Context: There has been a considerable paradigm shift from a product-centred focus towards a patient-centered focus in pharmacy. Pharmaceutical care practice (Cipolle et al., 1998) can be seen as the latest proposal to transform the profession as mandated by most major professional associations in pharmacy. Pharmaceutical care is an innovative way of practicing pharmacy that has the potential to make drug-therapy safer, more effective, and more convenient for the patient. Even though pharmacists' time spent on customer communication has increased over time (Savage, 1999), this alone will not be sufficient to bring about a paradigm shift in view of what the pharmacist actually does to provide quality patient care. It appears equally important to reflect on how pharmacists practice pharmacy.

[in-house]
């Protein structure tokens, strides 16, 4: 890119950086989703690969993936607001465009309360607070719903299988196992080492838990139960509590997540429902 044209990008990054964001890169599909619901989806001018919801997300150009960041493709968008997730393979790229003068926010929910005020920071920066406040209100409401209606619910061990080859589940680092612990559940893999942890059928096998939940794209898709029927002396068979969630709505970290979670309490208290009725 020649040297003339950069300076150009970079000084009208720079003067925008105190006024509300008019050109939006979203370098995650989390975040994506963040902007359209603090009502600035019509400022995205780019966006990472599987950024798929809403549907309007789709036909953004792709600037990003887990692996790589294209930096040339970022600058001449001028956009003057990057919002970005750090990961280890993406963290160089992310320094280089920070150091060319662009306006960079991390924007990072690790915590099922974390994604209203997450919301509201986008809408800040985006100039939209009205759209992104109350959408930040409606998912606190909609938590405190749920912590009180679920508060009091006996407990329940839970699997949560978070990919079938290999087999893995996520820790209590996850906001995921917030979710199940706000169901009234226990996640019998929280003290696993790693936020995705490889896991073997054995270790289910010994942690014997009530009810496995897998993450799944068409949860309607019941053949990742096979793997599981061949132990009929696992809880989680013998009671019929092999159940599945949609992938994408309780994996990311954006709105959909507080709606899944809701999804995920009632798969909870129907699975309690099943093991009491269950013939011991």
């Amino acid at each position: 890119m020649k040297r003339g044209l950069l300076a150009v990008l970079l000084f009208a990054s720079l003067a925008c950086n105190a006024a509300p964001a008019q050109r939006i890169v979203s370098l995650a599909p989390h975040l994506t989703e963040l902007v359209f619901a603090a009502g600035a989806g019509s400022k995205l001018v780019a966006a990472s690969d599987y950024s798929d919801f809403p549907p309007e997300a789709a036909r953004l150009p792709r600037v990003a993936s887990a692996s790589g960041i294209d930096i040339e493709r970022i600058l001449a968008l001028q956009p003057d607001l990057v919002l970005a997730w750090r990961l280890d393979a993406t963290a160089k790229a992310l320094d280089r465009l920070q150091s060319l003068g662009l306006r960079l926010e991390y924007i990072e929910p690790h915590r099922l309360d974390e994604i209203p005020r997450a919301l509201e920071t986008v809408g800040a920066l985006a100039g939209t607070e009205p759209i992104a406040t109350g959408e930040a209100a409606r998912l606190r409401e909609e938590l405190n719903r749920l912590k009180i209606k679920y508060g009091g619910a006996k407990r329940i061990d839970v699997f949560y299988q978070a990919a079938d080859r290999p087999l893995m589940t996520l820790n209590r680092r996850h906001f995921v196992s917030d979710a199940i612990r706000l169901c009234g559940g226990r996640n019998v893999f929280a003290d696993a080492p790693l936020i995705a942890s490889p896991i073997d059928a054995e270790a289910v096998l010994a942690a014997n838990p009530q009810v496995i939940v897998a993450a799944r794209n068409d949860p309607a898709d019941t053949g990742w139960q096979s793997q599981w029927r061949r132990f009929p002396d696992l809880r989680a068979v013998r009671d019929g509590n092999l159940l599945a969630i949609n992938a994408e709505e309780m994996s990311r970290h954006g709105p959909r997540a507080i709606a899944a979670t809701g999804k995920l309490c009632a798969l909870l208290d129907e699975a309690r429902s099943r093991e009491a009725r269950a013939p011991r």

Methods/objectives: It is the aim of this discussion paper to argue for the importance of linking education and practice as a core part of the teaching of pharmaceutical care.
Conclusion: In order for pharmacists to partake in truly interdisciplinary health care teams and the profession of pharmacy to demonstrate its unique and indispensable contribution to quality health care, pharmacy curricula would teach toward reflective practice, be problem-based, be positioned in collaborative teams, and have an outside (authentic) focus.